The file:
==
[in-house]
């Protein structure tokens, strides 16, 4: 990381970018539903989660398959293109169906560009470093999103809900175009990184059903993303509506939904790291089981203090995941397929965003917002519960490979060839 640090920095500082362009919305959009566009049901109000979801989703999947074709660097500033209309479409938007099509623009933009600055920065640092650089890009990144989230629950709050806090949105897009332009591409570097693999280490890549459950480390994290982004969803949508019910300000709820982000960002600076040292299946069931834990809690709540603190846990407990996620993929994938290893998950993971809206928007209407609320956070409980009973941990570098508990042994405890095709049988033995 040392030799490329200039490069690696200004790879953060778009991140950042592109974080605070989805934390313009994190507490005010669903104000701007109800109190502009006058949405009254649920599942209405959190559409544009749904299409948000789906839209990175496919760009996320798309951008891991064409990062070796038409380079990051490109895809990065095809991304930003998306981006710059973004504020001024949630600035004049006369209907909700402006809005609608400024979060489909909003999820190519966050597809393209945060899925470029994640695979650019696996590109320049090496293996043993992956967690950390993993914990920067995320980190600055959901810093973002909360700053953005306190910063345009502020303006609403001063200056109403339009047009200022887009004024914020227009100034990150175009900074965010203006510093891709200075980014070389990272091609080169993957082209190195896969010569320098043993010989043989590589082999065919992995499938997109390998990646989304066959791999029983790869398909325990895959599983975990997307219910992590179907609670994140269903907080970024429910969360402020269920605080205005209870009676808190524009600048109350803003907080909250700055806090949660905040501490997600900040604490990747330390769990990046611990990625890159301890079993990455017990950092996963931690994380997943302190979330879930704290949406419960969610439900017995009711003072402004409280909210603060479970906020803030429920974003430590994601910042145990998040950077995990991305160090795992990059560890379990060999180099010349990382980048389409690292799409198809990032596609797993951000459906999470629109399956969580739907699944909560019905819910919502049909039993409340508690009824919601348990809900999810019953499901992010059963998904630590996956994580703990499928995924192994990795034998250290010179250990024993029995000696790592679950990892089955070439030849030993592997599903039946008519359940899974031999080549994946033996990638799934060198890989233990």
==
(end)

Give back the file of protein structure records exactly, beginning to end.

[in-house]
């Protein structure tokens, strides 16, 4: 990381970018539903989660398959293109169906560009470093999103809900175009990184059903993303509506939904790291089981203090995941397929965003917002519960490979060839 640090920095500082362009919305959009566009049901109000979801989703999947074709660097500033209309479409938007099509623009933009600055920065640092650089890009990144989230629950709050806090949105897009332009591409570097693999280490890549459950480390994290982004969803949508019910300000709820982000960002600076040292299946069931834990809690709540603190846990407990996620993929994938290893998950993971809206928007209407609320956070409980009973941990570098508990042994405890095709049988033995 040392030799490329200039490069690696200004790879953060778009991140950042592109974080605070989805934390313009994190507490005010669903104000701007109800109190502009006058949405009254649920599942209405959190559409544009749904299409948000789906839209990175496919760009996320798309951008891991064409990062070796038409380079990051490109895809990065095809991304930003998306981006710059973004504020001024949630600035004049006369209907909700402006809005609608400024979060489909909003999820190519966050597809393209945060899925470029994640695979650019696996590109320049090496293996043993992956967690950390993993914990920067995320980190600055959901810093973002909360700053953005306190910063345009502020303006609403001063200056109403339009047009200022887009004024914020227009100034990150175009900074965010203006510093891709200075980014070389990272091609080169993957082209190195896969010569320098043993010989043989590589082999065919992995499938997109390998990646989304066959791999029983790869398909325990895959599983975990997307219910992590179907609670994140269903907080970024429910969360402020269920605080205005209870009676808190524009600048109350803003907080909250700055806090949660905040501490997600900040604490990747330390769990990046611990990625890159301890079993990455017990950092996963931690994380997943302190979330879930704290949406419960969610439900017995009711003072402004409280909210603060479970906020803030429920974003430590994601910042145990998040950077995990991305160090795992990059560890379990060999180099010349990382980048389409690292799409198809990032596609797993951000459906999470629109399956969580739907699944909560019905819910919502049909039993409340508690009824919601348990809900999810019953499901992010059963998904630590996956994580703990499928995924192994990795034998250290010179250990024993029995000696790592679950990892089955070439030849030993592997599903039946008519359940899974031999080549994946033996990638799934060198890989233990």